Following President Trump’s announcement that the United States will withdraw from the Joint Comprehensive Plan of Action (“JCPOA”) and re-impose US sanctions (including secondary sanctions) against Iran, the European Union has chosen to signal its commitment to the continuation of the JCPOA. Readers will be aware that the US has indicated it will be re-imposing secondary sanctions on Iran over the course of the coming months, following two winding-down periods, the first of which ends in August this year, and the second of which ends in November.

The European Commission has now begun the process of mobilising the EU blocking statute (EU Council Regulation No 2271/96), which was previously in play following US sanctions against Cuba. This statute is designed to limit the impact of the extra-territorial US sanctions in a number of ways. Central among these are provisions requiring EU persons not to comply with any restrictions provided under US secondary sanctions, and preventing the enforcement of judgments relating to alleged breaches of the US secondary sanctions. Note that the blocking legislation relating to the US secondary sanctions on Iran is not, yet, in effect.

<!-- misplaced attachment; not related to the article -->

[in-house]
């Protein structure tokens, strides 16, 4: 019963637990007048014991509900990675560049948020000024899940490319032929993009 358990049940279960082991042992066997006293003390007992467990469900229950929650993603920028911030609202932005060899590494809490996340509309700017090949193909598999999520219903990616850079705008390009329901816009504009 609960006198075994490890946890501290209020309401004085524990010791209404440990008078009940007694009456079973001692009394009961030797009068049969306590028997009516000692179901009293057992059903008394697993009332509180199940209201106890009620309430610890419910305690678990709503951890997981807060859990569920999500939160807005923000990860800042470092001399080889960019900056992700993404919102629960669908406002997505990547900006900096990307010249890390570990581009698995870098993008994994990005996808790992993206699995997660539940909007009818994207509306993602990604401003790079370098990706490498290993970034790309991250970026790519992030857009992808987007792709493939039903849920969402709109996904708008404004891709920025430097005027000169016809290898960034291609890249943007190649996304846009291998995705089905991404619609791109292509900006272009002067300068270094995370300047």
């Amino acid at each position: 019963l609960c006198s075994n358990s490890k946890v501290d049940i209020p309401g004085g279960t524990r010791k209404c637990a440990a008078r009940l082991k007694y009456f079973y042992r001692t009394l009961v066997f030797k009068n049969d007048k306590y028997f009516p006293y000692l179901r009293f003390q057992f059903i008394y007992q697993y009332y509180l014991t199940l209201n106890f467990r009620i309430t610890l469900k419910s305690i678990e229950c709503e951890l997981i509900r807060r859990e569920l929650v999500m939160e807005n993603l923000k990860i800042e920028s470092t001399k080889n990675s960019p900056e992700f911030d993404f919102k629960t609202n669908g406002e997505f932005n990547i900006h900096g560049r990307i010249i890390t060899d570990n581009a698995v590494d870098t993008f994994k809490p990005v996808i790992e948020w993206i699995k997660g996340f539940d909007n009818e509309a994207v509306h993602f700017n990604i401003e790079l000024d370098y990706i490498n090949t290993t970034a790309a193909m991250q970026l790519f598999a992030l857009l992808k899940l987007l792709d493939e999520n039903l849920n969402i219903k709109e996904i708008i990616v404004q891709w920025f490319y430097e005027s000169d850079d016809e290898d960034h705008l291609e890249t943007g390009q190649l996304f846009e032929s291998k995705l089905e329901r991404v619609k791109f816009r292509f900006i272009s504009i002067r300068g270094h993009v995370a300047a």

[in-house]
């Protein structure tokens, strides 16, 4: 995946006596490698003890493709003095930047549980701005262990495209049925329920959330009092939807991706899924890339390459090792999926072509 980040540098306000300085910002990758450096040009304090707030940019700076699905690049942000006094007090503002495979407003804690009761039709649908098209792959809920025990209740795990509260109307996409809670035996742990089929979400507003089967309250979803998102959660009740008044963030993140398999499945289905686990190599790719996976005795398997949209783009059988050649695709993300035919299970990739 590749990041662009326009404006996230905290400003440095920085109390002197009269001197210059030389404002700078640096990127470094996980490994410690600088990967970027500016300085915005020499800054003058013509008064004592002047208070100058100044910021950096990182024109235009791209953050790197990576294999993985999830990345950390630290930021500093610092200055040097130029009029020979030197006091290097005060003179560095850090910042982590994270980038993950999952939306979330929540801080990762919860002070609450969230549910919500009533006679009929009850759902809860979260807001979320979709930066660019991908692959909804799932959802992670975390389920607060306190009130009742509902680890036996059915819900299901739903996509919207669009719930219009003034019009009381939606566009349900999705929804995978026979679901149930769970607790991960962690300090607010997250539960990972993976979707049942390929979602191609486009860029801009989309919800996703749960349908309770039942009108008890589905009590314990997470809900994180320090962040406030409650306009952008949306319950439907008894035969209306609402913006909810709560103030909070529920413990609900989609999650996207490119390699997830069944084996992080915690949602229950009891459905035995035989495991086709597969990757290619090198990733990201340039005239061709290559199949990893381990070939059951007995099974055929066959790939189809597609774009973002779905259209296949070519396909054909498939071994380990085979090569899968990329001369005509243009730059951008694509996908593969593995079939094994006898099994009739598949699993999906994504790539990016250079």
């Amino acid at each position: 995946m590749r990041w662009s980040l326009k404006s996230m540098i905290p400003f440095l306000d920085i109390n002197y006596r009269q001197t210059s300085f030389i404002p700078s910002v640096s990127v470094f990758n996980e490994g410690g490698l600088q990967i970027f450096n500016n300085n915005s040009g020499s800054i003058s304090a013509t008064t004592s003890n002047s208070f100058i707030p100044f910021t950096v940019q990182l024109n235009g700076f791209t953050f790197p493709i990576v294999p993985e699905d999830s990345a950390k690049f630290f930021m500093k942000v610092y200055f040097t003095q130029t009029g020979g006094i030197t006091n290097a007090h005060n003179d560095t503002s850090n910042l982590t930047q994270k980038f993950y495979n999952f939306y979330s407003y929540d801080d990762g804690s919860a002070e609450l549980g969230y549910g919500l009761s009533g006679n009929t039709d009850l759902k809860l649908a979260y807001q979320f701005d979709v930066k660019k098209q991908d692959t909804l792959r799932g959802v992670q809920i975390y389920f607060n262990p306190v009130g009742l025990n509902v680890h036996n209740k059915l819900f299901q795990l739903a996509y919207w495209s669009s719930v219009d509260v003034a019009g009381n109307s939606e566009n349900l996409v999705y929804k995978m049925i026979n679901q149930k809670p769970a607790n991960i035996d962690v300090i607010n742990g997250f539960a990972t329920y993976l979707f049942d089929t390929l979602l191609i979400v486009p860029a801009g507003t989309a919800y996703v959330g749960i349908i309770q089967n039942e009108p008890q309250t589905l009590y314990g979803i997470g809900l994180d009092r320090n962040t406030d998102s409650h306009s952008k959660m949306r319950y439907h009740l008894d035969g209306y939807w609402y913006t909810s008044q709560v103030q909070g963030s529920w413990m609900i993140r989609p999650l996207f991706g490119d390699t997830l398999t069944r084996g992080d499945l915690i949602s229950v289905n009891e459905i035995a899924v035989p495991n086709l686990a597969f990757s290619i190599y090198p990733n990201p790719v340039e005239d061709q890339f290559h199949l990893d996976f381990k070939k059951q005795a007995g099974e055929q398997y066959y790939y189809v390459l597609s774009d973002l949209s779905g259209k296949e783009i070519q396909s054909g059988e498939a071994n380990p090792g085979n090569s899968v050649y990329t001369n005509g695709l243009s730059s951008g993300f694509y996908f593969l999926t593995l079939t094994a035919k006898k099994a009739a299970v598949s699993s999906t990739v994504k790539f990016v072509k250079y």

It remains to be seen how EU companies will navigate the potentially mutually-exclusive requirements of the US secondary sanctions and EU blocking legislation. We shall report further on these developments as additional information becomes available.